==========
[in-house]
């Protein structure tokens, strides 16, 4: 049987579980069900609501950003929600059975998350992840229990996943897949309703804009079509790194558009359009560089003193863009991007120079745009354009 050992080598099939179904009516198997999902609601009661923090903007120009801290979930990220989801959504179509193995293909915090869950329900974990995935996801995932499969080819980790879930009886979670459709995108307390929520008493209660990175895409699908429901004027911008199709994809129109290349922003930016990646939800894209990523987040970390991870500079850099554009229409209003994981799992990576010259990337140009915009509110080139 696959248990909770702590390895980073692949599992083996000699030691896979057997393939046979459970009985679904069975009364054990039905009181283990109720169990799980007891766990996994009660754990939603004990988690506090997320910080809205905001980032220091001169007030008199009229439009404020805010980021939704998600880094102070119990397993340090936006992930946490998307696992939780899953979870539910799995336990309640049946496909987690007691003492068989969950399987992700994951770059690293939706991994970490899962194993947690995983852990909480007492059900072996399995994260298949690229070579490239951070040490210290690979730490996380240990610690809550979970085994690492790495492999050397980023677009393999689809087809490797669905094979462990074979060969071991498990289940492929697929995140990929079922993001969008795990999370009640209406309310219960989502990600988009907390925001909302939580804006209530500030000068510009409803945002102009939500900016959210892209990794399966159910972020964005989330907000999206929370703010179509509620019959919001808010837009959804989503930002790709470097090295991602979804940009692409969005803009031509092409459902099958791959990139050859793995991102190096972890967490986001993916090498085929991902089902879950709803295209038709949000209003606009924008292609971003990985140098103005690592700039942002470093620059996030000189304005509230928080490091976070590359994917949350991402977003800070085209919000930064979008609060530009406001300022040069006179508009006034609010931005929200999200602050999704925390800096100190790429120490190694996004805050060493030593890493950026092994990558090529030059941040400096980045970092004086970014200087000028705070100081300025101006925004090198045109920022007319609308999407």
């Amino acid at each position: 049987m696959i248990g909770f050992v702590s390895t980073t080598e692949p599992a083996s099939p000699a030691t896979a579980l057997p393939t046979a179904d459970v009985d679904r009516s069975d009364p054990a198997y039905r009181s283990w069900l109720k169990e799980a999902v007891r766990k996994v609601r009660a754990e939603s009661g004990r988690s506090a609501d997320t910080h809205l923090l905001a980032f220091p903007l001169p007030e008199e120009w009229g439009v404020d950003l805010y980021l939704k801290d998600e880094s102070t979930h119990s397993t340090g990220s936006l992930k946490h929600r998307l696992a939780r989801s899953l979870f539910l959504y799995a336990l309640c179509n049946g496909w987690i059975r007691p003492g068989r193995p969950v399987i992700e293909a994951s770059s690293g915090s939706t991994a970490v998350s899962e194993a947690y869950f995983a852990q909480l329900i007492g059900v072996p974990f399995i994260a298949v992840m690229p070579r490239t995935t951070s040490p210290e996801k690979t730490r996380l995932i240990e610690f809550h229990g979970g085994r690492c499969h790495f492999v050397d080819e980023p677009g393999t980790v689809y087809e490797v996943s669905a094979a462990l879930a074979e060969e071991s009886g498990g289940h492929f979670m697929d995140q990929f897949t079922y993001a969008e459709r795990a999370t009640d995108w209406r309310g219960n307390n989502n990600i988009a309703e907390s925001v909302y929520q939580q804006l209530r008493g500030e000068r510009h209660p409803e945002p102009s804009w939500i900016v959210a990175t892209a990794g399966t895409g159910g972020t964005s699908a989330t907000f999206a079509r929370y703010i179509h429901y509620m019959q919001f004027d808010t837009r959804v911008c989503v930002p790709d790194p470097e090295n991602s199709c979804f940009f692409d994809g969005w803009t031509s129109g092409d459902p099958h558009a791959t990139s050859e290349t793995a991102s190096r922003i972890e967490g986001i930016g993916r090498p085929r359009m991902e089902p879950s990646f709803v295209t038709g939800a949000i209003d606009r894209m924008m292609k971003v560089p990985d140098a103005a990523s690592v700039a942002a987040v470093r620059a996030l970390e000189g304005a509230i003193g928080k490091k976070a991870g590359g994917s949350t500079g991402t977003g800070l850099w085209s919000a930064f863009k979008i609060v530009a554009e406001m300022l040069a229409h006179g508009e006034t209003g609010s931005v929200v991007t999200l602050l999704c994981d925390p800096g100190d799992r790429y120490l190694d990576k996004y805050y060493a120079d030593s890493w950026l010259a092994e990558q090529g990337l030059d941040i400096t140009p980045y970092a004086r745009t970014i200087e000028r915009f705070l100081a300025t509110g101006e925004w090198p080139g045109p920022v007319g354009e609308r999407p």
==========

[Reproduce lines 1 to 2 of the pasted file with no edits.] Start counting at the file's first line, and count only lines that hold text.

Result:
[in-house]
């Protein structure tokens, strides 16, 4: 049987579980069900609501950003929600059975998350992840229990996943897949309703804009079509790194558009359009560089003193863009991007120079745009354009 050992080598099939179904009516198997999902609601009661923090903007120009801290979930990220989801959504179509193995293909915090869950329900974990995935996801995932499969080819980790879930009886979670459709995108307390929520008493209660990175895409699908429901004027911008199709994809129109290349922003930016990646939800894209990523987040970390991870500079850099554009229409209003994981799992990576010259990337140009915009509110080139 696959248990909770702590390895980073692949599992083996000699030691896979057997393939046979459970009985679904069975009364054990039905009181283990109720169990799980007891766990996994009660754990939603004990988690506090997320910080809205905001980032220091001169007030008199009229439009404020805010980021939704998600880094102070119990397993340090936006992930946490998307696992939780899953979870539910799995336990309640049946496909987690007691003492068989969950399987992700994951770059690293939706991994970490899962194993947690995983852990909480007492059900072996399995994260298949690229070579490239951070040490210290690979730490996380240990610690809550979970085994690492790495492999050397980023677009393999689809087809490797669905094979462990074979060969071991498990289940492929697929995140990929079922993001969008795990999370009640209406309310219960989502990600988009907390925001909302939580804006209530500030000068510009409803945002102009939500900016959210892209990794399966159910972020964005989330907000999206929370703010179509509620019959919001808010837009959804989503930002790709470097090295991602979804940009692409969005803009031509092409459902099958791959990139050859793995991102190096972890967490986001993916090498085929991902089902879950709803295209038709949000209003606009924008292609971003990985140098103005690592700039942002470093620059996030000189304005509230928080490091976070590359994917949350991402977003800070085209919000930064979008609060530009406001300022040069006179508009006034609010931005929200999200602050999704925390800096100190790429120490190694996004805050060493030593890493950026092994990558090529030059941040400096980045970092004086970014200087000028705070100081300025101006925004090198045109920022007319609308999407």